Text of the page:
Raising VC is tough. Submit your investors today to our first-check database, The TechCrunch List

Danny Crichton and Arman Tabatabai

When we announced the formation of The TechCrunch List last week, we had no idea what response we would get to our proposal for founders to recommend their “first-check” investors. While plenty of founders over the years have told us that they wanted such a database to rely on or to refer to other founders who are raising for the first time, there is always something nerve-wracking about launching a new product and waiting for feedback.

Who’s writing first checks into startups?


Well, the TechCrunch community came through, since in just a few days, we’ve already received more than 500 proposals from founders recommending VCs who wrote their first checks and who have been particularly helpful in fundraising and getting a round closed.

If you haven’t submitted a recommendation, please help us using the form linked here.

The short survey takes five minutes, and could save founders dozens of hours armed with the right intel. Our editorial team is carefully processing these submissions to ensure their veracity and accuracy, and the more data points we have, the better the List can be for founders.

We’ve gotten quite a few questions about this new initiative, so we wanted to answer some common queries.

First check into each round: We want to know who wrote the first check that helped catalyze a round at each stage of a startup. So it’s okay to submit a name for each round.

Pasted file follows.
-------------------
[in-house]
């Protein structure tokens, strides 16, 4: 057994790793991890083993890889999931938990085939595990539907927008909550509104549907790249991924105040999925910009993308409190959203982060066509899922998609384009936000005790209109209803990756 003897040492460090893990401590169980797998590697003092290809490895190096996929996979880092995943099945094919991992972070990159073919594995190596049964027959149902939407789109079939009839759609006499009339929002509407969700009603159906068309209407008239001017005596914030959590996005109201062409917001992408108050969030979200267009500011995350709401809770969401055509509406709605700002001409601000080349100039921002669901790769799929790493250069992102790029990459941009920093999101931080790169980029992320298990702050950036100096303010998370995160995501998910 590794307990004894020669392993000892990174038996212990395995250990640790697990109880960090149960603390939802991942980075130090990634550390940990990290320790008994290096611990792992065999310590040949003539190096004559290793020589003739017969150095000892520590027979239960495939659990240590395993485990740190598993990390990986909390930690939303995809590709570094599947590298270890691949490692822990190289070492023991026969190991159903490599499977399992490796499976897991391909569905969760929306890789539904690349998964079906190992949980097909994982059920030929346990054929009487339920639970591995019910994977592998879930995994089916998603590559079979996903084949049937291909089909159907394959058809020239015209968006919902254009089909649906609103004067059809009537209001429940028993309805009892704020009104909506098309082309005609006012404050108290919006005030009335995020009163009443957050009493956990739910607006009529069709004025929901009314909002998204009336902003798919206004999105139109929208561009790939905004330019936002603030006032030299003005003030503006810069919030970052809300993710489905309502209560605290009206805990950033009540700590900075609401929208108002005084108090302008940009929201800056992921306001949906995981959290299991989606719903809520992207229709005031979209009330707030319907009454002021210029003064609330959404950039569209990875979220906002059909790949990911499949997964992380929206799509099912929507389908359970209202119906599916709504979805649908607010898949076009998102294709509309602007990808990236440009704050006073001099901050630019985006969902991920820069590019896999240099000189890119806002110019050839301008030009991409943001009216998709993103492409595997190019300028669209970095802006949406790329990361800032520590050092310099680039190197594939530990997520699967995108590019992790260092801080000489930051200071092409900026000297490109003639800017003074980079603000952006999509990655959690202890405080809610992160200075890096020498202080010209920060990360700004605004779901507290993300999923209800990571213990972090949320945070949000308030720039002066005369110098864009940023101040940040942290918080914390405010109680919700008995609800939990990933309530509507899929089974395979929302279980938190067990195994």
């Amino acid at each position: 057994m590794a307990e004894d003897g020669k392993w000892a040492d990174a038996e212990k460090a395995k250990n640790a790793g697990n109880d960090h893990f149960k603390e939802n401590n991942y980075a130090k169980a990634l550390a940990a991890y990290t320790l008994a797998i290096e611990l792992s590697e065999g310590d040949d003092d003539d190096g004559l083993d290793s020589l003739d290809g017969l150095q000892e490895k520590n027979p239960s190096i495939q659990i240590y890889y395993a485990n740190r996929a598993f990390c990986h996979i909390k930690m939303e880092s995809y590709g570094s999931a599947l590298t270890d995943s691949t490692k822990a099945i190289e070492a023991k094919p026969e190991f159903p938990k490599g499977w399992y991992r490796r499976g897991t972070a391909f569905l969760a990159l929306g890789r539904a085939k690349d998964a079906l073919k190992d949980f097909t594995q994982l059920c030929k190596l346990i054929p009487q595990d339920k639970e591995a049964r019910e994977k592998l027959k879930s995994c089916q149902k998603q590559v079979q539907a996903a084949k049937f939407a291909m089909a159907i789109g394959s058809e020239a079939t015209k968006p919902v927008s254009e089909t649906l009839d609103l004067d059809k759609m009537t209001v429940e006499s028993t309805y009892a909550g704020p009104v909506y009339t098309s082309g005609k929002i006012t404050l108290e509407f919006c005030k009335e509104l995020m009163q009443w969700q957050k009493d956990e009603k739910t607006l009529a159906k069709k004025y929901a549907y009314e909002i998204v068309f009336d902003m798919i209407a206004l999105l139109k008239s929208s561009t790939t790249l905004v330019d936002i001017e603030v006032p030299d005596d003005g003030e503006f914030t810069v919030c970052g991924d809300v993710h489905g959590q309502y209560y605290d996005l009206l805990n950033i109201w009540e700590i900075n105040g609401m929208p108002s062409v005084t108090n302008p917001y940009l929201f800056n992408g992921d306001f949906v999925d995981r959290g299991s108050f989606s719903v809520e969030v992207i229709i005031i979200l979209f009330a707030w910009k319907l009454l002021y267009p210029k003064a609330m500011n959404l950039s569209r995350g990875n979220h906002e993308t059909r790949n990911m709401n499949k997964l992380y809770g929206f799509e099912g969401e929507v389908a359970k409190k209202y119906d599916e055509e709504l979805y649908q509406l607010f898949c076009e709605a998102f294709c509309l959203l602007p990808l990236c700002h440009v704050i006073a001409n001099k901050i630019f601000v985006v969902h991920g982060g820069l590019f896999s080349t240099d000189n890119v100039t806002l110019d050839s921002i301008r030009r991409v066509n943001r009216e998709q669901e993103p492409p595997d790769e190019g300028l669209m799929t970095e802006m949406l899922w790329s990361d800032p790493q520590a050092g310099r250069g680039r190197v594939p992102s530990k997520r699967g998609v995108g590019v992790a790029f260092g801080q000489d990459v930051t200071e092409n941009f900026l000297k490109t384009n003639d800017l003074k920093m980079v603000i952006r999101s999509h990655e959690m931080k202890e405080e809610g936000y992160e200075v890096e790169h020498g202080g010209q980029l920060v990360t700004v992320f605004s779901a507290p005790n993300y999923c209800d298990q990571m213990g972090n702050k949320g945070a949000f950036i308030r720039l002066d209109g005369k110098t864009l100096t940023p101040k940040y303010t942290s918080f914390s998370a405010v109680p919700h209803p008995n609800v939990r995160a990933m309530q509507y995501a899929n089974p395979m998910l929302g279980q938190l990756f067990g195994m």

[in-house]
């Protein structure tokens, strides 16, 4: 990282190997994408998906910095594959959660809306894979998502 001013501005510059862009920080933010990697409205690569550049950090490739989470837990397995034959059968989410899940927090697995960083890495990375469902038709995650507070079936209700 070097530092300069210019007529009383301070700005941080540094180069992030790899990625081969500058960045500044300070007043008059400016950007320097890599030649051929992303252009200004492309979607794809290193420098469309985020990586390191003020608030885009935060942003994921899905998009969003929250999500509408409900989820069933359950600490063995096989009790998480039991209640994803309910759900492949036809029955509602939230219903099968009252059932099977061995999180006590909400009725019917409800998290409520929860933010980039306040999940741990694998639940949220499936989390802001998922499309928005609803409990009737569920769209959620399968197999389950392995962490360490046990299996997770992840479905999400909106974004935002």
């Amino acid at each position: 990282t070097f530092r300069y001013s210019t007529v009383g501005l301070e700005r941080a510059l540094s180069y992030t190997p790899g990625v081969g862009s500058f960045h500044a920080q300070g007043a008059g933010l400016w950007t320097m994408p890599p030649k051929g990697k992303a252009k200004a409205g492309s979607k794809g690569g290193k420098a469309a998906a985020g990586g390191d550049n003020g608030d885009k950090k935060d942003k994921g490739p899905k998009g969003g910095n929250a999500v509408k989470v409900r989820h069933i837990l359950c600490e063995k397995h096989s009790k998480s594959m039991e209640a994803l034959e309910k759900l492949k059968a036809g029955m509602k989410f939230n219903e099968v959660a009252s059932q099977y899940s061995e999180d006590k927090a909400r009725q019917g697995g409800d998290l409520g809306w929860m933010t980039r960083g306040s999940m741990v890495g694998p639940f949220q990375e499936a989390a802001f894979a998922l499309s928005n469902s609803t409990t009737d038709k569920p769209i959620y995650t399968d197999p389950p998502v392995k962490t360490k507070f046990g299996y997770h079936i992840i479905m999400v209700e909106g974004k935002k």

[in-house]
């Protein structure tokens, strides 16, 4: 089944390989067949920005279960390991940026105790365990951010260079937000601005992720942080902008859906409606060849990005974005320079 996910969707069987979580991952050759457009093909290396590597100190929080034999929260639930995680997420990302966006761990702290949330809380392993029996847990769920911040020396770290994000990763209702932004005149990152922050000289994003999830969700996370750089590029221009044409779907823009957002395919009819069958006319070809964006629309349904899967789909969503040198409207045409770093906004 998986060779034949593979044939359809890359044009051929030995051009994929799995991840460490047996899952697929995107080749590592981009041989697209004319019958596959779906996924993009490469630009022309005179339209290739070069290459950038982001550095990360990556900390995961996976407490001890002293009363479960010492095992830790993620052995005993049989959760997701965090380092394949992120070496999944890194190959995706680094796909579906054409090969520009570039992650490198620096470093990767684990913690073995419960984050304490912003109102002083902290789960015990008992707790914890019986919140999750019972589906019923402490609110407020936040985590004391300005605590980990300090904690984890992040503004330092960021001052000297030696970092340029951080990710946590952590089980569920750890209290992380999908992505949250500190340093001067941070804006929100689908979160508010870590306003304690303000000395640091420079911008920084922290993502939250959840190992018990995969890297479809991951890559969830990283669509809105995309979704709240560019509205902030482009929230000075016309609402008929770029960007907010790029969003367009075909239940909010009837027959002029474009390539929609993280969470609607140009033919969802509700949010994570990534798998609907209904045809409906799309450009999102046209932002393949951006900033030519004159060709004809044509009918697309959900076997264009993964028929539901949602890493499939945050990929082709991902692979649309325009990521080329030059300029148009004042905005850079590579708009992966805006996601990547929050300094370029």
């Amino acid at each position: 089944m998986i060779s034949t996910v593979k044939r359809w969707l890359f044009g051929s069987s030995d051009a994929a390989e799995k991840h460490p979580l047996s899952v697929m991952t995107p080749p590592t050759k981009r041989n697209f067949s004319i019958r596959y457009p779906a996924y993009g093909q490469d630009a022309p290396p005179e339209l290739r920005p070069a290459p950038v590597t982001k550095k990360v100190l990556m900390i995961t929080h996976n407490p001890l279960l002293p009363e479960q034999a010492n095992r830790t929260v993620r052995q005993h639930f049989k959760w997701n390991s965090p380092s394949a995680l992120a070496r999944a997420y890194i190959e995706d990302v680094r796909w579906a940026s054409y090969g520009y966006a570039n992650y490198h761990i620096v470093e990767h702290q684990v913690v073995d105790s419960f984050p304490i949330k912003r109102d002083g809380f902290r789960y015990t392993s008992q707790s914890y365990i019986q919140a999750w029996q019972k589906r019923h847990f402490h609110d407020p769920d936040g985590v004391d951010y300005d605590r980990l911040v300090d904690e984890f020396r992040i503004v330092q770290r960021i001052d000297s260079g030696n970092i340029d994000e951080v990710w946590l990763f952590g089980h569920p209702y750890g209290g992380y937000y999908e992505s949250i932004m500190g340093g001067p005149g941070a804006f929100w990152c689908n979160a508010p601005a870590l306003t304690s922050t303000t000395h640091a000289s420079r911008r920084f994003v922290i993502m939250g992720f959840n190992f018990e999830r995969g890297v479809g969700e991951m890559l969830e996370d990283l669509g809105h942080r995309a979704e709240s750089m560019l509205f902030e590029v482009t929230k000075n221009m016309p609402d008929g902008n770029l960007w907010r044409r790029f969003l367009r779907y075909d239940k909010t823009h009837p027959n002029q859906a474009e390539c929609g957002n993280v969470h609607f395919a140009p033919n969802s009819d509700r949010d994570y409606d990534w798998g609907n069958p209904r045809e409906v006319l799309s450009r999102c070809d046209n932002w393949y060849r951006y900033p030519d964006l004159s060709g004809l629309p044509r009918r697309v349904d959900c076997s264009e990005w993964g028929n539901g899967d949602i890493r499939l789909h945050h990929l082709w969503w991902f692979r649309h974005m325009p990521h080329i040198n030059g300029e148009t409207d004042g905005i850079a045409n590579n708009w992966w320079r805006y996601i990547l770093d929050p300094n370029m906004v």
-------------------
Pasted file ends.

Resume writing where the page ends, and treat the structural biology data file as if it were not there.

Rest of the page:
Only one recommendation per early-stage round: We are holding the line on only allowing one name per round though. We realize that party rounds are not uncommon at the angel and seed stages, but a list of 30 people who all “led” a round is precisely what we are trying to avoid with the List. So keep the recommendations to one name, please, or if you can’t, it’s best not to recommend anyone at all.

Deadline: There is no single deadline. We intend to publish a first draft of the list in the next two-three weeks, so earlier submissions are more likely to be processed in time for the draft list. Our goal with The TechCrunch List is to make it an up-to-date and living product, and so we intend to update it regularly with new information as we learn it. So it’s a rolling deadline.

Founders only: While we certainly appreciate VCs offering to humbly submit their own names for consideration, we really want to hear from the founders themselves who did the fundraise. Feel free to reach out to your founders to submit — many firms have already done so if our early data is any indication.

People not firms: We are obsessed about moving beyond firm brand names and instead identifying individual partners on recommendations, since ultimately, founders work with a person and not a brand.